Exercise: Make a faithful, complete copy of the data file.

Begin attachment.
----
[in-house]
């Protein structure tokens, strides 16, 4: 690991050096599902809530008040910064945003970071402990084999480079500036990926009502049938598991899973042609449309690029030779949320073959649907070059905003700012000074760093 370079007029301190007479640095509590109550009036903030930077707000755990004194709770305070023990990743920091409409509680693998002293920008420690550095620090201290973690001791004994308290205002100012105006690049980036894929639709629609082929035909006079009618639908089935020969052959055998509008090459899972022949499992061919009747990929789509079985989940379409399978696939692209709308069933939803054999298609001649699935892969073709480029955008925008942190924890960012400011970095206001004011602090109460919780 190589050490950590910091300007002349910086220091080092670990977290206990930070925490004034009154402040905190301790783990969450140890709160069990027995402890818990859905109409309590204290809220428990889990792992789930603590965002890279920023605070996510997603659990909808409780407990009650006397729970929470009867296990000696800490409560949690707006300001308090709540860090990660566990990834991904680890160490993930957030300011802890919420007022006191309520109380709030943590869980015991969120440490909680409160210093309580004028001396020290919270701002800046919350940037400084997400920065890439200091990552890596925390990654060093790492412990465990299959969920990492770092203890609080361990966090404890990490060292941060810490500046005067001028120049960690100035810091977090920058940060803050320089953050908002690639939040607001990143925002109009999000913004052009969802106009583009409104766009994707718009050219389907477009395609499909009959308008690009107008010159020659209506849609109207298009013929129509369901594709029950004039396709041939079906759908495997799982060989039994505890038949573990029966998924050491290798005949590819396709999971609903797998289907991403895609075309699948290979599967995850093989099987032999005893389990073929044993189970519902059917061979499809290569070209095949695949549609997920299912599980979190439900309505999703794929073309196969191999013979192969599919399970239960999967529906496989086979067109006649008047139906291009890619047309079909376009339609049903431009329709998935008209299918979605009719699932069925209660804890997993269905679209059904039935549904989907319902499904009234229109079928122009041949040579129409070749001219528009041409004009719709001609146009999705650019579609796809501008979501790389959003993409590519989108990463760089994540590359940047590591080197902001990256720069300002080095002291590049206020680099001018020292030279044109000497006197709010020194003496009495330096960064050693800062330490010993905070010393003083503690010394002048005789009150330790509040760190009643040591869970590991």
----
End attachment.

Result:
[in-house]
């Protein structure tokens, strides 16, 4: 690991050096599902809530008040910064945003970071402990084999480079500036990926009502049938598991899973042609449309690029030779949320073959649907070059905003700012000074760093 370079007029301190007479640095509590109550009036903030930077707000755990004194709770305070023990990743920091409409509680693998002293920008420690550095620090201290973690001791004994308290205002100012105006690049980036894929639709629609082929035909006079009618639908089935020969052959055998509008090459899972022949499992061919009747990929789509079985989940379409399978696939692209709308069933939803054999298609001649699935892969073709480029955008925008942190924890960012400011970095206001004011602090109460919780 190589050490950590910091300007002349910086220091080092670990977290206990930070925490004034009154402040905190301790783990969450140890709160069990027995402890818990859905109409309590204290809220428990889990792992789930603590965002890279920023605070996510997603659990909808409780407990009650006397729970929470009867296990000696800490409560949690707006300001308090709540860090990660566990990834991904680890160490993930957030300011802890919420007022006191309520109380709030943590869980015991969120440490909680409160210093309580004028001396020290919270701002800046919350940037400084997400920065890439200091990552890596925390990654060093790492412990465990299959969920990492770092203890609080361990966090404890990490060292941060810490500046005067001028120049960690100035810091977090920058940060803050320089953050908002690639939040607001990143925002109009999000913004052009969802106009583009409104766009994707718009050219389907477009395609499909009959308008690009107008010159020659209506849609109207298009013929129509369901594709029950004039396709041939079906759908495997799982060989039994505890038949573990029966998924050491290798005949590819396709999971609903797998289907991403895609075309699948290979599967995850093989099987032999005893389990073929044993189970519902059917061979499809290569070209095949695949549609997920299912599980979190439900309505999703794929073309196969191999013979192969599919399970239960999967529906496989086979067109006649008047139906291009890619047309079909376009339609049903431009329709998935008209299918979605009719699932069925209660804890997993269905679209059904039935549904989907319902499904009234229109079928122009041949040579129409070749001219528009041409004009719709001609146009999705650019579609796809501008979501790389959003993409590519989108990463760089994540590359940047590591080197902001990256720069300002080095002291590049206020680099001018020292030279044109000497006197709010020194003496009495330096960064050693800062330490010993905070010393003083503690010394002048005789009150330790509040760190009643040591869970590991």